Ogden cited the populist uprising in the country, which is noted on the cover of Newsweek that hits the newsstands today, as one of the reasons for the rally. “You are seeing a populist rage sweeping the country like you have not seen in decades. People are angry as they see their hard-earned money being taken to give out to failing companies, like AIG and others. In Indianapolis , leadership of both the Republican and Democratic Parties is deeply involved in a corporate welfare culture that silences even the most well-meaning party members who dare speak out for the interests of the taxpayers.”

Gary Welsh, author of the blog “Advance Indiana,” has tirelessly reported about the proposed Pacer bailout, the overly generous Colts-Lucas Oil Stadium deal as well as other issues related to the Capital Improvement Board and other local issues. Welsh notes, “The CIB is filled with members who have serious conflicts of interest, not the least of which is the President of the Board, who represents the Simons who own the Pacers. The individuals on the CIB clearly do not have the best interests of the people of Indianapolis in mind when they decide they need to give another $15 million of our tax money to billionaire sports owners.”

Melyssa Donaghy who runs the blog Hoosiers for Fair Taxation noted that people are fed up with the back door deals and lack of transparency in how government operates. “The Revolt will include a call for ethics reform, including more transparency. People need to know what is going on in their government,” Donaghy said. “The conflicts of interest many of these politicians have need to be exposed and ended. We should not have our elected officials using their positions to make themselves and their friends richer at the expense of taxpayers.”

The speakers will include Republicans, Democrats and Libertarians. Titles of some of the speeches include: “Increasing Debt: Mortgaging Our Children’s Future,” “The Colts, Pacers and the Capital Improvement Board,” “Run over by the Speedway Redevelopment Commission,” “Lobbying and Ethics Reform,” “Transparency and Accountability in Government,” “Pay to Play Politics, Indiana Style,” and “Fun and Games in Evansville .” A speaker list is included below.


(Wednesday, March 25, 2009; 11:30 to 1 p.m.)

"Increasing Debt: Mortgaging our Children’s Future"
– Lisa Kelly, former Libertarian Candidate for Lt. Governor

"The Colts, Pacers and the Capital Improvement Board"
– Gary Welsh, Attorney at Law and Publisher of Advance Indiana blog

“Government Grants & Public Corruption”
– Rev. Solomon, Author and Community Activist

"Run Over By the Speedway Redevelopment Commission"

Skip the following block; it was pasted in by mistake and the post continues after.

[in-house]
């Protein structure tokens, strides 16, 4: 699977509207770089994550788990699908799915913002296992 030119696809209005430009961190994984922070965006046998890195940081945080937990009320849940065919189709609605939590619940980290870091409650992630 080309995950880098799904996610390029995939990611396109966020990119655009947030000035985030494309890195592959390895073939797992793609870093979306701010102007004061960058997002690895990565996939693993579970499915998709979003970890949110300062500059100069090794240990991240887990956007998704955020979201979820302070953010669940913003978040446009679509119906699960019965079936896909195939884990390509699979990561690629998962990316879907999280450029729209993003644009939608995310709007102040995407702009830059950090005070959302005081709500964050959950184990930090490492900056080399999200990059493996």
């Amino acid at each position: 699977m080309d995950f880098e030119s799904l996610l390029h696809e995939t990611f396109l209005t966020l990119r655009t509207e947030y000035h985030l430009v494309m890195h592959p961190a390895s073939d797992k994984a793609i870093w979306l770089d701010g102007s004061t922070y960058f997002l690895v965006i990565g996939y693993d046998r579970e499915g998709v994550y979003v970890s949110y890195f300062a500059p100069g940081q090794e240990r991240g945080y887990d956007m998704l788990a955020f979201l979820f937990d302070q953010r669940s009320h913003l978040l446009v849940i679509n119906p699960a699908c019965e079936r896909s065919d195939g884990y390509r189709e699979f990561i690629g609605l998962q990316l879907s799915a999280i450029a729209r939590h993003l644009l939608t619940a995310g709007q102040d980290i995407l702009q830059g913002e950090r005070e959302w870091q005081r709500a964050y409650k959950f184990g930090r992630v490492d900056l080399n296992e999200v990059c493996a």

- JoEllen Dotlich, SPEED

"Pay to Play Politics, Indiana Style"
– Mark Small, Attorney at Law and Author

"Transparency and Accountability in Government"
– Diana Vice, Lafayette-area Housewife and political activist; Publisher of Welcome to My Tea Party blog

"Lobbying and Ethics Reform"
– Julia Vaughn, Policy Director of Common Cause/Indiana

"Overreaching Arm of State Government"
--Jim Premeske, Team Hammond Taxpayers' Group

"Fun and Games in Evansville "
– Frankie Neidhammer, President Vanderburgh County Taxpayers Association

"How to Get Involved & Make a Difference"
– Melyssa Donaghy, political activist and publisher of Hoosiers for Fair Taxation blog

"A Call to Action"
– Paul Ogden , Attorney at Law, and publisher of Ogden on Politics blog.

Blunt Proof of the Feasibility to Permanently Abolish Property Tax

Media Contacts:
Melyssa Donaghy 317-938-8913
Max Katz 765-409-6669

Hoosiers For Fair Taxation, Senator Delph, Representative Noe, Representative Elrod and many other legislators along with Stop Indiana, attorney John Price, Eric Miller's Advance America, and the Statewide Taxpayer Alliance know that property tax abolishment, without substantial increases in sales tax and income tax, is realistic and possible. The economist Dr. Bill Styring's 2/2/2 Plan demonstrates that the state of Indiana can completely replace property tax without changing the state's current spending habits.

Dr. Styring's plan does not account for positive changes in Indiana's economy that will undoubtedly follow the elimination of property tax such as heavy real estate investment and increased consumer spending due to increased statewide disposable income. The real estate investment in Indiana alone would cause such an economic boom that it could likely end our abandoned property and foreclosure crisis. Property tax elimination would also likely cause a surge in Indiana's population as more people locate to Indiana to take advantage of real estate purchase opportunities without the burden of property tax. With the population surge would come more sales and income taxes.

The General Assembly does not have to adopt a specific plan until the year 2011. In the meantime, we recommend that the General Assembly approves the 27steps outlined in the report prepared by the Sheperd Kernan commission. While the Governor's commission cannot forecast the savings to the state once the plan is implemented, there is no doubt that the savings would be substantial--perhaps equivalent to the the entire property tax burden currently placed on Indiana's homeowners because our legislators have not had the political will to liberate Indiana's governing structure and her taxpayers from the 19th century.

Our citizen networks will work to replace all legislators who do not support property tax repeal in the November 2008 election.

The 2/2/2 Plan, to replace property taxes in Indiana based upon the latest revenue forecast (07/08 fiscal, estimate):

1) Current IN sales tax (state level rate of 6%): $5.601 billion2% increase would yield an additional $1.867 billion